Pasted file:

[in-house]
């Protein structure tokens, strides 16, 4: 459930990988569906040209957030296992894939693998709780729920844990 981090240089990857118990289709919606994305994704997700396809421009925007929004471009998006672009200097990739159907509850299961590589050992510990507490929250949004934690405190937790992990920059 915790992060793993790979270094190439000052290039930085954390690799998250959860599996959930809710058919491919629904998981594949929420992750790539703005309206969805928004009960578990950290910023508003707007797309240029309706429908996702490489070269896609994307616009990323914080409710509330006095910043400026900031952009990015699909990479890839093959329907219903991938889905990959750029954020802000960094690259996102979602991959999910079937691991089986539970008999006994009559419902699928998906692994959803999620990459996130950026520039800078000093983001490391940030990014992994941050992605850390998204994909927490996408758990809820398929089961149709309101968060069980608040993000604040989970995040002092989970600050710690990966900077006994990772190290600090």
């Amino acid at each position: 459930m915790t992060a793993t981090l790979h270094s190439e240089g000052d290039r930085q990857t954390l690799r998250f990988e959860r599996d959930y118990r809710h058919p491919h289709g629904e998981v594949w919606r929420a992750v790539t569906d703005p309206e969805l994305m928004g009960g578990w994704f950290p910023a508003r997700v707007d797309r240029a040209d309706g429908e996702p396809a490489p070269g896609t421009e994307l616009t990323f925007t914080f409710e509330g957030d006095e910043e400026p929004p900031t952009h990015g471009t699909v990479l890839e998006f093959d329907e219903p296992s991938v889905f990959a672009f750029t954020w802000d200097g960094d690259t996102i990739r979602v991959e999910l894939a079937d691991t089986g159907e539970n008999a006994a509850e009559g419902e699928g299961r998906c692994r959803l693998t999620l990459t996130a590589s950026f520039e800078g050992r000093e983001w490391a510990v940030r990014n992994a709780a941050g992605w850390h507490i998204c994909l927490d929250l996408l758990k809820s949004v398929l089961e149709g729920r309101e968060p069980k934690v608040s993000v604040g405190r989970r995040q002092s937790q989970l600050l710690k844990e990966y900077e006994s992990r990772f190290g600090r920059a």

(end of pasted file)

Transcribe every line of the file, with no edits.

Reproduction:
[in-house]
């Protein structure tokens, strides 16, 4: 459930990988569906040209957030296992894939693998709780729920844990 981090240089990857118990289709919606994305994704997700396809421009925007929004471009998006672009200097990739159907509850299961590589050992510990507490929250949004934690405190937790992990920059 915790992060793993790979270094190439000052290039930085954390690799998250959860599996959930809710058919491919629904998981594949929420992750790539703005309206969805928004009960578990950290910023508003707007797309240029309706429908996702490489070269896609994307616009990323914080409710509330006095910043400026900031952009990015699909990479890839093959329907219903991938889905990959750029954020802000960094690259996102979602991959999910079937691991089986539970008999006994009559419902699928998906692994959803999620990459996130950026520039800078000093983001490391940030990014992994941050992605850390998204994909927490996408758990809820398929089961149709309101968060069980608040993000604040989970995040002092989970600050710690990966900077006994990772190290600090």
């Amino acid at each position: 459930m915790t992060a793993t981090l790979h270094s190439e240089g000052d290039r930085q990857t954390l690799r998250f990988e959860r599996d959930y118990r809710h058919p491919h289709g629904e998981v594949w919606r929420a992750v790539t569906d703005p309206e969805l994305m928004g009960g578990w994704f950290p910023a508003r997700v707007d797309r240029a040209d309706g429908e996702p396809a490489p070269g896609t421009e994307l616009t990323f925007t914080f409710e509330g957030d006095e910043e400026p929004p900031t952009h990015g471009t699909v990479l890839e998006f093959d329907e219903p296992s991938v889905f990959a672009f750029t954020w802000d200097g960094d690259t996102i990739r979602v991959e999910l894939a079937d691991t089986g159907e539970n008999a006994a509850e009559g419902e699928g299961r998906c692994r959803l693998t999620l990459t996130a590589s950026f520039e800078g050992r000093e983001w490391a510990v940030r990014n992994a709780a941050g992605w850390h507490i998204c994909l927490d929250l996408l758990k809820s949004v398929l089961e149709g729920r309101e968060p069980k934690v608040s993000v604040g405190r989970r995040q002092s937790q989970l600050l710690k844990e990966y900077e006994s992990r990772f190290g600090r920059a």